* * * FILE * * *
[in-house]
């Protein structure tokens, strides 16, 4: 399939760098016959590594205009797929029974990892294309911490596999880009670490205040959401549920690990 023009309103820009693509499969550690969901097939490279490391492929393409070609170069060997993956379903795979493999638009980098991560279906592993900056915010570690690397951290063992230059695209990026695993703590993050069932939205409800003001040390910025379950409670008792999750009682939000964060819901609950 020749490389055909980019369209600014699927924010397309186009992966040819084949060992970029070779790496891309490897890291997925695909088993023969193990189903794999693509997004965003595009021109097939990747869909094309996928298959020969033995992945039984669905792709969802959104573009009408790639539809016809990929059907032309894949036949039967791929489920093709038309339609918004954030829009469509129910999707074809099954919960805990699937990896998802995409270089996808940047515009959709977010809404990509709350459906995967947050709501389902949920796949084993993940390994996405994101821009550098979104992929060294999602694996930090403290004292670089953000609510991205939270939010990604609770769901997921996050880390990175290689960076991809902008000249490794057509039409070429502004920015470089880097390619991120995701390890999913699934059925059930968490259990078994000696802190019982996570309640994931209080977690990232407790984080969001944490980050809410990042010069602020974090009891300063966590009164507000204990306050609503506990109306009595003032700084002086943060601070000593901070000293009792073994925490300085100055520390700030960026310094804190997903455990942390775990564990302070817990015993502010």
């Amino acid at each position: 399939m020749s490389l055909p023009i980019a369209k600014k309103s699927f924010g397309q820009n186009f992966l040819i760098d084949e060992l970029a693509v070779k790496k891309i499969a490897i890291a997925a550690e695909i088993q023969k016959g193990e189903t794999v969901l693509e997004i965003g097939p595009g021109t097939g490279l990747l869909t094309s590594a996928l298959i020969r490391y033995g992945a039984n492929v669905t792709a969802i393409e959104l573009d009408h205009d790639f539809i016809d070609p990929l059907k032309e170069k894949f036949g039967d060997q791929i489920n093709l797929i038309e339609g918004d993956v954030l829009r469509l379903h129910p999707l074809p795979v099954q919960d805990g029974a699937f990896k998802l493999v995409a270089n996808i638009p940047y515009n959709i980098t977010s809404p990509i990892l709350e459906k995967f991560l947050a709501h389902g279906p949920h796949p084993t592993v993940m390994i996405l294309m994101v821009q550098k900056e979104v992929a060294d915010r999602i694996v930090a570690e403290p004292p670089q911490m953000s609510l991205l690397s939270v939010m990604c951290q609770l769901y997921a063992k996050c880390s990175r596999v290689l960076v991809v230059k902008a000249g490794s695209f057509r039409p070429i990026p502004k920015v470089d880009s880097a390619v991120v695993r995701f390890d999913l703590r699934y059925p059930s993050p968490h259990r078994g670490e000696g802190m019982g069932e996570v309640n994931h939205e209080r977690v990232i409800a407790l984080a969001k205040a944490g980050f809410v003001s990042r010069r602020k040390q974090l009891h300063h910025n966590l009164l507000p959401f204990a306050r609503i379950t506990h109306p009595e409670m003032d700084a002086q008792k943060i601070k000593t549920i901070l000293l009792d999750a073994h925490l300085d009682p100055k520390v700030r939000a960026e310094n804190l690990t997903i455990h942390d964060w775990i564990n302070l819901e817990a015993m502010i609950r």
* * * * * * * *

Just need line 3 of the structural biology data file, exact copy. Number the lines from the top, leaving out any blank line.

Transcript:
């Amino acid at each position: 399939m020749s490389l055909p023009i980019a369209k600014k309103s699927f924010g397309q820009n186009f992966l040819i760098d084949e060992l970029a693509v070779k790496k891309i499969a490897i890291a997925a550690e695909i088993q023969k016959g193990e189903t794999v969901l693509e997004i965003g097939p595009g021109t097939g490279l990747l869909t094309s590594a996928l298959i020969r490391y033995g992945a039984n492929v669905t792709a969802i393409e959104l573009d009408h205009d790639f539809i016809d070609p990929l059907k032309e170069k894949f036949g039967d060997q791929i489920n093709l797929i038309e339609g918004d993956v954030l829009r469509l379903h129910p999707l074809p795979v099954q919960d805990g029974a699937f990896k998802l493999v995409a270089n996808i638009p940047y515009n959709i980098t977010s809404p990509i990892l709350e459906k995967f991560l947050a709501h389902g279906p949920h796949p084993t592993v993940m390994i996405l294309m994101v821009q550098k900056e979104v992929a060294d915010r999602i694996v930090a570690e403290p004292p670089q911490m953000s609510l991205l690397s939270v939010m990604c951290q609770l769901y997921a063992k996050c880390s990175r596999v290689l960076v991809v230059k902008a000249g490794s695209f057509r039409p070429i990026p502004k920015v470089d880009s880097a390619v991120v695993r995701f390890d999913l703590r699934y059925p059930s993050p968490h259990r078994g670490e000696g802190m019982g069932e996570v309640n994931h939205e209080r977690v990232i409800a407790l984080a969001k205040a944490g980050f809410v003001s990042r010069r602020k040390q974090l009891h300063h910025n966590l009164l507000p959401f204990a306050r609503i379950t506990h109306p009595e409670m003032d700084a002086q008792k943060i601070k000593t549920i901070l000293l009792d999750a073994h925490l300085d009682p100055k520390v700030r939000a960026e310094n804190l690990t997903i455990h942390d964060w775990i564990n302070l819901e817990a015993m502010i609950r």